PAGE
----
The misuse of NTFs has been cited in warning letters issued by the US-FDA. In these cases, the inspectors from the US-FDA Department of Scientific Investigations (DSI) have admonished sponsors for documenting important events in a clinical trial simply by generating a "Memo-to-File". One such example is illustrated in the warning letter issued to Sanofi-Aventis in October 2007,  where serious issues of non-compliance in the informed consent process were resolved by documenting the violations in NTFs. The inspector stated in this letter " memos to file are inadequate to address the falsification (backdating) of study documents". A more recent example can be seen in the warning letter issue to Johnson and Johnson PRD in 2009,  where an NTF was used to override the decision made to select an investigator site with a previous history of non-compliance.
The need to document long drawn-out explanations in the NTFs stems from our need to assign a reason for why and how a deviation happened and to document it. It is perfectly acceptable that during the course of clinical trial conduct, there are accidental deviations from the protocol. These do not always need to be explained and analyzed via NTFs as long as the site team and the monitoring team realize the error and ensure that it does not get repeated. The more important action item, rather than generating NTFs, should be to ensure training of all parties involved and assessing and communicating the impact of the deviation to the clinical team.
An interesting viewpoint for the use of NTFs to document site errors or deviations in the protocol made by the investigator site team surfaced during an investigator site audit. The monitor would insist that the Principal Investigator (PI) must sign all NTFs as a punitive action so that such errors do not occur again and to document that he was taking responsibility for these errors.
The realization that the use of NTFs has evolved to abuse hits when we come across working practices and guidance documents supporting the use of NTFs. In many cases, even version dated templates are provided for creating NTFs and a separate section in the site or trial master file is created to file them. There are organizations where NTFs are submitted as attachments to monitoring reports by the site monitors to prove that they have successfully closed out site issues during their monitoring visits. This not only sends the message to the monitors and site staff that NTFs are acceptable but also makes it a preferable and a convenient means to document issues.
Now you may wonder why this is of concern and what is the impact of generating numerous NTFs when their only purpose is to clearly document events in a clinical trial. The primary concern is that it is often used as a solution to issues arising at sites. If an investigator site is cited for having too many protocol deviations, it is not uncommon for them to retort that NTFs were generated to explain the deviations. They do not realize that the documented explanation does not take away from the fact that deviations have occurred.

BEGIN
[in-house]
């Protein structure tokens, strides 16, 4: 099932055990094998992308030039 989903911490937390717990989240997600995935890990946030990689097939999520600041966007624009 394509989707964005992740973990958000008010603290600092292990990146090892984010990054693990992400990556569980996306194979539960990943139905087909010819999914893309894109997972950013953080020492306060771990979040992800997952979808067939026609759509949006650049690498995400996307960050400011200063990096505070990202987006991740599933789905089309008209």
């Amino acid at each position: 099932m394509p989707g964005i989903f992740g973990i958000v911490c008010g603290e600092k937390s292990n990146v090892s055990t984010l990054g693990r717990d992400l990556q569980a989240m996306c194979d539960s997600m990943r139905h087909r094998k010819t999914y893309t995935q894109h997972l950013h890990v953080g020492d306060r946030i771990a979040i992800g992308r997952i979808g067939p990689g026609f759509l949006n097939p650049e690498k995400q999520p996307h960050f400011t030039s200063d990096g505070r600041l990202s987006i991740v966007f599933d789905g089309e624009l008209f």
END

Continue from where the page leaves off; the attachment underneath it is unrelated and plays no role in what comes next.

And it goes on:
Also, when the use of NTFs to document issues at the site is a common practice, there arise situations where the same issue is explained in the source document, in the monitoring visit report, in a letter to the ethics committee and also in a separate NTF. This not only overstates the obvious, but also makes the site staff sound excessively defensive and wastes precious time of all those who are involved in creating, printing and signing the NTF. Alternatively, it can also happen that since these issues are already documented in the NTF, they often get omitted from places where they should be documented like the monitoring visit reports and site correspondence.
It is only fair that some alternative solutions are provided while strongly recommending avoiding the use of NTFs. This is not difficult as the information documented on NTFs logically belongs to one or more of following locations:
The subject's source document file.The monitoring or site visit report where that issue was first noted and discussed with the site staff.The correspondence between the site staff and the monitoring team, internal correspondence within the sponsor/ contract research organization (CRO) teams or correspondence with the ethics committee and regulators.
In very rare instances, it would be necessary to generate an NTF if the information does not belong to any of the above categories. But it is highly likely that these instances would be exceptions rather than the norm.
The institutionalization of the use (or misuse) of NTFs does not reflect well on our ability to understand and interpret the spirit of clinical research guidelines. It indicates that we are increasingly becoming incapable of exercising judgment and playing it safe by documenting almost everything that happens during the conduct of a trial in NTFs rather than where they should logically be documented. It is important that all of us stop and think before generating the next NTF, whether it is necessary to do so or can the documentation of this issue be done more appropriate elsewhere.